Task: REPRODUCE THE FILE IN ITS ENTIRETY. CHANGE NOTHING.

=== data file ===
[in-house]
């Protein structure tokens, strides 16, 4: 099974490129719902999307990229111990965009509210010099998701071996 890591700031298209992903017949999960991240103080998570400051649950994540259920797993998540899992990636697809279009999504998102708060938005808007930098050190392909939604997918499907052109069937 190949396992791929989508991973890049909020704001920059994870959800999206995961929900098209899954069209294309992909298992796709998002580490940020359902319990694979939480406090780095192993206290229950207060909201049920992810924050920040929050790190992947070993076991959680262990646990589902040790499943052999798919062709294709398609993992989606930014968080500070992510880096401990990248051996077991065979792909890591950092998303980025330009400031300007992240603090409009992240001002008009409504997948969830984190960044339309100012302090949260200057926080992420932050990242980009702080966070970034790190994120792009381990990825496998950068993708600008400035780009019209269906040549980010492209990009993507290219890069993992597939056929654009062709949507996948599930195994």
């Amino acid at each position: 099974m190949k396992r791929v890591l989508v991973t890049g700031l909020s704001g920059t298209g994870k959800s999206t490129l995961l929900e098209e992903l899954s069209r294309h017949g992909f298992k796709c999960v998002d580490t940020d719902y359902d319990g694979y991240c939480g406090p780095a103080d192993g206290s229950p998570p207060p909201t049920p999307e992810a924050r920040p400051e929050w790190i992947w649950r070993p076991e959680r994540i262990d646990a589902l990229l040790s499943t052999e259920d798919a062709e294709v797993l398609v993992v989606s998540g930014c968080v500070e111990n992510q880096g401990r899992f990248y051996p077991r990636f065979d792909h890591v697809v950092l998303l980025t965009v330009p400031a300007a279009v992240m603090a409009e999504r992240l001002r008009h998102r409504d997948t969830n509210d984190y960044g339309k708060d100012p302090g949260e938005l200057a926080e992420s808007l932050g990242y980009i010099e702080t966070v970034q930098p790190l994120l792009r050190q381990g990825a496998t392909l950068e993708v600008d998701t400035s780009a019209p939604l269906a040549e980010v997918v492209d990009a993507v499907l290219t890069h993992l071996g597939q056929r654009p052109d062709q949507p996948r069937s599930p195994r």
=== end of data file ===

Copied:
[in-house]
């Protein structure tokens, strides 16, 4: 099974490129719902999307990229111990965009509210010099998701071996 890591700031298209992903017949999960991240103080998570400051649950994540259920797993998540899992990636697809279009999504998102708060938005808007930098050190392909939604997918499907052109069937 190949396992791929989508991973890049909020704001920059994870959800999206995961929900098209899954069209294309992909298992796709998002580490940020359902319990694979939480406090780095192993206290229950207060909201049920992810924050920040929050790190992947070993076991959680262990646990589902040790499943052999798919062709294709398609993992989606930014968080500070992510880096401990990248051996077991065979792909890591950092998303980025330009400031300007992240603090409009992240001002008009409504997948969830984190960044339309100012302090949260200057926080992420932050990242980009702080966070970034790190994120792009381990990825496998950068993708600008400035780009019209269906040549980010492209990009993507290219890069993992597939056929654009062709949507996948599930195994």
């Amino acid at each position: 099974m190949k396992r791929v890591l989508v991973t890049g700031l909020s704001g920059t298209g994870k959800s999206t490129l995961l929900e098209e992903l899954s069209r294309h017949g992909f298992k796709c999960v998002d580490t940020d719902y359902d319990g694979y991240c939480g406090p780095a103080d192993g206290s229950p998570p207060p909201t049920p999307e992810a924050r920040p400051e929050w790190i992947w649950r070993p076991e959680r994540i262990d646990a589902l990229l040790s499943t052999e259920d798919a062709e294709v797993l398609v993992v989606s998540g930014c968080v500070e111990n992510q880096g401990r899992f990248y051996p077991r990636f065979d792909h890591v697809v950092l998303l980025t965009v330009p400031a300007a279009v992240m603090a409009e999504r992240l001002r008009h998102r409504d997948t969830n509210d984190y960044g339309k708060d100012p302090g949260e938005l200057a926080e992420s808007l932050g990242y980009i010099e702080t966070v970034q930098p790190l994120l792009r050190q381990g990825a496998t392909l950068e993708v600008d998701t400035s780009a019209p939604l269906a040549e980010v997918v492209d990009a993507v499907l290219t890069h993992l071996g597939q056929r654009p052109d062709q949507p996948r069937s599930p195994r």